Depending on who you ask, artificial intelligence (AI) is either about to save or destroy civilization. In WIRED, Gideon Lichfield discusses the different perceptions of AI, writing:
In the midst of this frenzy, I’ve now twice seen the birth of generative AI compared to the creation of the atom bomb. What’s striking is that the comparison was made by people with diametrically opposed views about what it means.
One of them is the closest person the generative AI revolution has to a chief architect: Sam Altman, the CEO of OpenAI, who in a recent interview with The New York Times called the Manhattan Project “the level of ambition we aspire to.” The others are Tristan Harris and Aza Raskin of the Center for Humane Technology, who became somewhat famous for warning that social media was destroying democracy. They are now going around warning that generative AI could destroy nothing less than civilization itself, by putting tools of awesome and unpredictable power in the hands of just about anyone.
Altman, to be clear, doesn’t disagree with Harris and Raskin that AI could destroy civilization. He just claims that he’s better-intentioned than other people, so he can try to ensure the tools are developed with guardrails—and besides, he has no choice but to push ahead because the technology is unstoppable anyway. It’s a mind-boggling mix of faith and fatalism.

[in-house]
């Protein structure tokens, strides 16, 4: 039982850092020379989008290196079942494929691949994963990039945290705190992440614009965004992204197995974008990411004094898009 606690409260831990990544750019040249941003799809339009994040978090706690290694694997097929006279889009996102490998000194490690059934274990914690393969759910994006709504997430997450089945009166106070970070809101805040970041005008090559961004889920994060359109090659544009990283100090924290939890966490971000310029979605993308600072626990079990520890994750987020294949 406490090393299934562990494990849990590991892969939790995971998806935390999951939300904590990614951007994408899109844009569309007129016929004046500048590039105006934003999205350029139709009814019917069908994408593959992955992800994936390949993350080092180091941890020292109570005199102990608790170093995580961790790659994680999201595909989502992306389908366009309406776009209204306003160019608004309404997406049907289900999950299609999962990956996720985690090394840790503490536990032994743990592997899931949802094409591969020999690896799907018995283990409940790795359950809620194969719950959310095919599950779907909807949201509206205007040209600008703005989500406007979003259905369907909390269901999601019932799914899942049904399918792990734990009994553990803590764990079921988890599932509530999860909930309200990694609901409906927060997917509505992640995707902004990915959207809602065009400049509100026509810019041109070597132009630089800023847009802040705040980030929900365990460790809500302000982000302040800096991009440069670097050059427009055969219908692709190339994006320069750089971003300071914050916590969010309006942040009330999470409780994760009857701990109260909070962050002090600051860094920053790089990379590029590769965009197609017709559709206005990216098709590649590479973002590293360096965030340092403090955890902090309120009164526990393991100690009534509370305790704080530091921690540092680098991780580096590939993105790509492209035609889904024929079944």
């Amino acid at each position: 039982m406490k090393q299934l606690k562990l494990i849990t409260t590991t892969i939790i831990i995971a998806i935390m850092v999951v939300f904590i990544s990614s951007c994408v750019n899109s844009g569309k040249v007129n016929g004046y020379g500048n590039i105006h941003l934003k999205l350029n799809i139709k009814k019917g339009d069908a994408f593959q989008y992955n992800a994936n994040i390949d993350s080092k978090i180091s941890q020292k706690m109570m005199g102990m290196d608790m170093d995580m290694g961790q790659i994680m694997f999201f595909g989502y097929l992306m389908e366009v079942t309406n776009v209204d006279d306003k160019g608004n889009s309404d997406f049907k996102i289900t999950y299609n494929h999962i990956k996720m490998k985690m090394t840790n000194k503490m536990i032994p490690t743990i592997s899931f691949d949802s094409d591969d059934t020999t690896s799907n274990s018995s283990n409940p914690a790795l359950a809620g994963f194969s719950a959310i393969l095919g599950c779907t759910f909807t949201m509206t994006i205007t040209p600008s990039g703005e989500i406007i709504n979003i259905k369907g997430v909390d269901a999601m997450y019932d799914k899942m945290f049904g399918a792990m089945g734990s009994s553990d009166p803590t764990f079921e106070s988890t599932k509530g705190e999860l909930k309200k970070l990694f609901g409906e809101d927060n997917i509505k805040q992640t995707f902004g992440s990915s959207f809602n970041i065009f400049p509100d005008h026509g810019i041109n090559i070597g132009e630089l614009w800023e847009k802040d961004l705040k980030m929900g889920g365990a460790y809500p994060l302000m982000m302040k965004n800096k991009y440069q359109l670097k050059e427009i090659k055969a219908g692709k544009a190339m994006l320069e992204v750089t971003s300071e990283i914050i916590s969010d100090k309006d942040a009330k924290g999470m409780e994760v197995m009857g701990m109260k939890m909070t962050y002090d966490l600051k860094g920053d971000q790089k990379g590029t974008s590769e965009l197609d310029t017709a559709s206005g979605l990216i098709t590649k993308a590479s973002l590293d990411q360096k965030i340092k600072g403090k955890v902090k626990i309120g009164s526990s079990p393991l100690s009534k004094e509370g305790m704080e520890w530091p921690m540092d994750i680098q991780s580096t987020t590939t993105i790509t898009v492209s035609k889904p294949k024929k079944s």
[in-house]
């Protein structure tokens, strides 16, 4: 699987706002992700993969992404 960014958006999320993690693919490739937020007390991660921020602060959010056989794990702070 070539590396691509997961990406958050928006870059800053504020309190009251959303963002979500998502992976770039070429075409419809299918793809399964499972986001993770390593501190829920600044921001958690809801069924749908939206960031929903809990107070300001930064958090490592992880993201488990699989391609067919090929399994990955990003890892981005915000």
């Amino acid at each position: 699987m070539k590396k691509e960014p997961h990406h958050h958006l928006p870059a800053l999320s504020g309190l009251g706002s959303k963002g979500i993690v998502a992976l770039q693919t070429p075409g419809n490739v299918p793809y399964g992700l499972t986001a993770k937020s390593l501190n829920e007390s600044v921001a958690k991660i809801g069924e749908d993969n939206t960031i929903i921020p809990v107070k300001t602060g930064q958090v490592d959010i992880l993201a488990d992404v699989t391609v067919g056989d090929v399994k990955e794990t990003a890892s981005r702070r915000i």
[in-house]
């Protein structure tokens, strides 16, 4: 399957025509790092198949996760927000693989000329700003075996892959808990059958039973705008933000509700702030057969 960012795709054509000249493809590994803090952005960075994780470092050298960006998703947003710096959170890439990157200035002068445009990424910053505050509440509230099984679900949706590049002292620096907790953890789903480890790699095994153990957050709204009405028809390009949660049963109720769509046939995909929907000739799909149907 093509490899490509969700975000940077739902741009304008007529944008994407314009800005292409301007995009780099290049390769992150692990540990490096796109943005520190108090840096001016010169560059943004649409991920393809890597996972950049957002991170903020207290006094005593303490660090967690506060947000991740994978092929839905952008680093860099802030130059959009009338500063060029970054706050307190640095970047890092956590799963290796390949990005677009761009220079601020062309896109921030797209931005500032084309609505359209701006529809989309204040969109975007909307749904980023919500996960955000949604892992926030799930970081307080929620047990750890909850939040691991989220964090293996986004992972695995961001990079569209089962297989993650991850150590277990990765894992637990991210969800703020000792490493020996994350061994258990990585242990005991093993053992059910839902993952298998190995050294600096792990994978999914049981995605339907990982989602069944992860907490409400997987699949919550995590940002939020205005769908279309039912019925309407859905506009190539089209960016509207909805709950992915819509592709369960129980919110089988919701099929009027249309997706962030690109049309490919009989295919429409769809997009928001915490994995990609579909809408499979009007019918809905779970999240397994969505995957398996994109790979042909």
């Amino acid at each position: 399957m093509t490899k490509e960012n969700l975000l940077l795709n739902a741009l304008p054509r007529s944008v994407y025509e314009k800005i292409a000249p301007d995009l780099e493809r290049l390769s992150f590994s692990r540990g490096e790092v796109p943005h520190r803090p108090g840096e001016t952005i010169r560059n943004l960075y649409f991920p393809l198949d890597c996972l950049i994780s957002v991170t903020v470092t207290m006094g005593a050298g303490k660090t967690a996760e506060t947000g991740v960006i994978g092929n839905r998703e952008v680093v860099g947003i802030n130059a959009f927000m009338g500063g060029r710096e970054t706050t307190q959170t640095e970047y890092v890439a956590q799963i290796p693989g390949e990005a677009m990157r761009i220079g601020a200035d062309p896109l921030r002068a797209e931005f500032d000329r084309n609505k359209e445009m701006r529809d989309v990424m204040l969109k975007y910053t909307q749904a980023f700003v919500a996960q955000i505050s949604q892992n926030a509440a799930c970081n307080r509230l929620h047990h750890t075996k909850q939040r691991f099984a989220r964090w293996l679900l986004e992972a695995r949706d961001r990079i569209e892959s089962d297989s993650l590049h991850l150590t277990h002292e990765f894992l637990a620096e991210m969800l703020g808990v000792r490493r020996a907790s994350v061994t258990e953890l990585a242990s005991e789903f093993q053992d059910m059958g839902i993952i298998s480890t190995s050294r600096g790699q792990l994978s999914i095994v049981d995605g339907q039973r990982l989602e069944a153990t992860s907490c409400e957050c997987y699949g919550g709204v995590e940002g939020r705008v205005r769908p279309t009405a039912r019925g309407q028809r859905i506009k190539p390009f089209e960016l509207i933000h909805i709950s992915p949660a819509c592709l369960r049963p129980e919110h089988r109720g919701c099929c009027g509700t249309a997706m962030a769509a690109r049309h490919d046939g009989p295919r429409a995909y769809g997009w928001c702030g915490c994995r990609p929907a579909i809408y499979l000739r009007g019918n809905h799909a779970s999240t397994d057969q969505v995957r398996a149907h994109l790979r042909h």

For the record, I agree that the tech is unstoppable. But I think the guardrails being put in place at the moment—like filtering out hate speech or criminal advice from chatGPT’s answers—are laughably weak. It would be a fairly trivial matter, for example, for companies like OpenAI or MidJourney to embed hard-to-remove digital watermarks in all their AI-generated images to make deepfakes like the Pope pictures easier to detect. A coalition called the Content Authenticity Initiative is doing a limited form of this; its protocol lets artists voluntarily attach metadata to AI-generated pictures. But I don’t see any of the major generative AI companies joining such efforts.
However, regardless of whether you see it as positive or negative, I think the parallel between generative AI and nuclear weapons is more misleading than useful. Nukes could literally wipe out most of humanity in minutes, but relatively few people can get their hands on one. With generative AI, on the other hand, pretty much everyone will be able to use it, but it cannot wipe out most of humanity at a stroke.
Sure, maybe you could ask a (guardrail-free) GPT-4 or its successors to “design a superbug that is more contagious than Covid-19 and kills 20 percent of the people it infects.” But humanity is still here even though the formulas for deadly toxins and the genetic code of virulent diseases have been freely available online for years.
What makes AI frightening, rather, is that nobody can predict most of the uses people will dream up for it. Some of these uses could be the equivalent of a nuke for very specific things—like college essays, which may rapidly become obsolete. In other cases, the pernicious effects will be slower and harder to foresee. (For example, while ChatGPT has proven an incredibly powerful tool for writing code, some fear it will make redundant the communities where humans share coding knowledge, and thus destroy the very basis on which future AI and human coders are trained.)
Read more here.
If you’re willing to fight for Main Street America, click here to sign up for the Richardcyoung.com free weekly email.